Confessions of a packrat-haunted packrat

“We produce enough food for 10 billion humans to live comfortably, but capitalism throws almost half of it away for not being pretty enough, profitable enough, or because it simply rotted on a shelf. Scarcity, suffering are manufactured in order to maintain profitability.”

“We produce enough food for 10 billion humans to live comfortably, but capitalism throws almost half of it away for not being pretty enough, profitable enough, or because it simply rotted on a shelf. Scarcity, suffering are manufactured in order to maintain profitability.”

I’ve written more than once about being a packrat–specifically, a packrat son of packrats, grandson of packrats, great-grandson of packrats, great-great-grandson of packrats… and I’m sure it goes back further than that, but those are the ones I know. Growing up like that, many habits of thinking and perceiving and worrying become deeply ingrained in one’s brain, so that it is a constant struggle to keep from turning into a full-on hoarder. Any time I put something that we no longer use into the pile to take to Value Village or what-have-you, I hear a chorus of voices in my head admonishing, “You might need that some day!” With some side comments about how much money it originally cost, so that would be a waste and so on. This manifests in many other ways. If we don’t finish all the food we cooked for a particular meal and I even think about tossing the tiny portion of something that just isn’t really worth putting in a container to stick in the fridge, the chorus will talk about wasting food and people who can’t afford to eat (as if I could someone forward this tablespoon of vegetables that were already part of leftovers from a meal a few days earlier, to a starving child somewhere, right?). It really does feel, at times, as if I am haunted by a slew of judgmental ghosts.

One reason those ghosts are so strong is because they are really a manifestation of anxiety. Spend any part of your childhood or young adult life where food and shelter were in jeopardy because of money issues, and those anxieties get a lot of power. And because we survived some of those situations thanks to some packrat in the family who kept that old appliance when they bought a new one which we can now use after ours broke until we can afford to replace it, well, those anxieties can rightly remind us that “You might need that someday!” is true.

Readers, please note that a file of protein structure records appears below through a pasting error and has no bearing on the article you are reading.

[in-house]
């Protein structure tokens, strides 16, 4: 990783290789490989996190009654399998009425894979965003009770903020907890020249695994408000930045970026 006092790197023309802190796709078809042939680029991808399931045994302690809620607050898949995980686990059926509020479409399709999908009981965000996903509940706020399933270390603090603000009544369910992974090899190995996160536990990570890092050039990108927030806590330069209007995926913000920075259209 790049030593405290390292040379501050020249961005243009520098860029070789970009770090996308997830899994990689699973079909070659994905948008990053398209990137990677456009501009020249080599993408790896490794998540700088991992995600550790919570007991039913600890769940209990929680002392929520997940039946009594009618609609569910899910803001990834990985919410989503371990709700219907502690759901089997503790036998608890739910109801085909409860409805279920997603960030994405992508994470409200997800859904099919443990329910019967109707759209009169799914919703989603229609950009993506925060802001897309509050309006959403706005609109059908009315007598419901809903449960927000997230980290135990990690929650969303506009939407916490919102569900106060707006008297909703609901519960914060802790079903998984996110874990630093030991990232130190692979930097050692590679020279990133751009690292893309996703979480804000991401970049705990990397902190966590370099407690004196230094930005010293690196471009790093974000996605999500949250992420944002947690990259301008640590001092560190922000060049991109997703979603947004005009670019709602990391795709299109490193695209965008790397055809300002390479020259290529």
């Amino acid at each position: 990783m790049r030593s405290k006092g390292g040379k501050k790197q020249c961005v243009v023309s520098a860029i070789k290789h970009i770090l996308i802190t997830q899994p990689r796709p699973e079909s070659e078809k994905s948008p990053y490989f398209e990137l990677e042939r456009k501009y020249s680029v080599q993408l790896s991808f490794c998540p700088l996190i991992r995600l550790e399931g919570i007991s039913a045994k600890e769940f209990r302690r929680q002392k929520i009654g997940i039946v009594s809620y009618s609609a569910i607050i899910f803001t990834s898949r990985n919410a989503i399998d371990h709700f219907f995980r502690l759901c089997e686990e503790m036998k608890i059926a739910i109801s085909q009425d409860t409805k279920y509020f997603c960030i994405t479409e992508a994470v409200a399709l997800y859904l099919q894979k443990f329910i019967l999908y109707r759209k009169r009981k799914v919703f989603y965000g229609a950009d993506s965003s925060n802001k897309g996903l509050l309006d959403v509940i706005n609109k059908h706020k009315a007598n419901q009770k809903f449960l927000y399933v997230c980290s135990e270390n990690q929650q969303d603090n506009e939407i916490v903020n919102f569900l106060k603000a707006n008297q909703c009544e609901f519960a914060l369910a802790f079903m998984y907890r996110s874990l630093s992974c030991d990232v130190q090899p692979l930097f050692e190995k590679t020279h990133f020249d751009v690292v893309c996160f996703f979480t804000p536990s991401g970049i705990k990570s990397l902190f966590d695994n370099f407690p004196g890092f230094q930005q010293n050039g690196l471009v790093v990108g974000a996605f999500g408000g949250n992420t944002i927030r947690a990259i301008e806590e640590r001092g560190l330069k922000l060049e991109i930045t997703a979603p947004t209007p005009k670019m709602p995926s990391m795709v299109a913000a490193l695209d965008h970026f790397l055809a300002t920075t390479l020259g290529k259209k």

To get out of the abstract for a bit: one of the tasks that has been on my list for a while was to go through the closet and my chest of drawers to purge clothes that I don’t wear anymore. We last did that seriously two years ago while preparing to move… and we did it again when we unpacked, because after all that packing and moving we were both feeling that we had not been ruthless enough in the purge leading up to the move.

But we’re both also busy with work and chores and so on, so it is easy to put it off. I have also learned that those ghosts will enlist the aid of my inner procrastinator in interesting ways. Usually I distract myself with another chore or project that is important, but manages to grow into something bigger. The trick, I have learned, is to actually say out loud, either to myself or my husband, “I really want to go through the closet and drawers this weekend to get rid of the clothes that don’t fit me any more.” And even though whether they fit isn’t the only reason I plan to get rid of some clothes, if that’s the only part I admit out loud, it’s harder for my to procrastinate.

Yes, I just admitted that I have to trick myself. The funny part is that it works.

Weekend before last I started at the closet. One reason it had become urgent is that the closet is so full of clothes that it is difficult to put clean clothes away after I do the laundry. It’s a struggle to squeeze things in. The side effects of that are that it is difficult to find a particular garment when we want and that a lot of shirts especially get weird creases because everything’s jammed in.

Because I had been doing other housework that day, I didn’t get started on the closet until nearly 2:30 in the afternoon. As I pulled things out of the closet, giving them a look over and trying them on, it was easy to toss things that don’t fit (or don’t fit comfortably), or if they have another physical issue (there was one really nice dress shirt that I really like that got a coffee stain on it that resisted all my attempts to remove, and it wound up being put back in the closet because the packrat ghosts in my head convinced me that I could think of something to remove the stain later.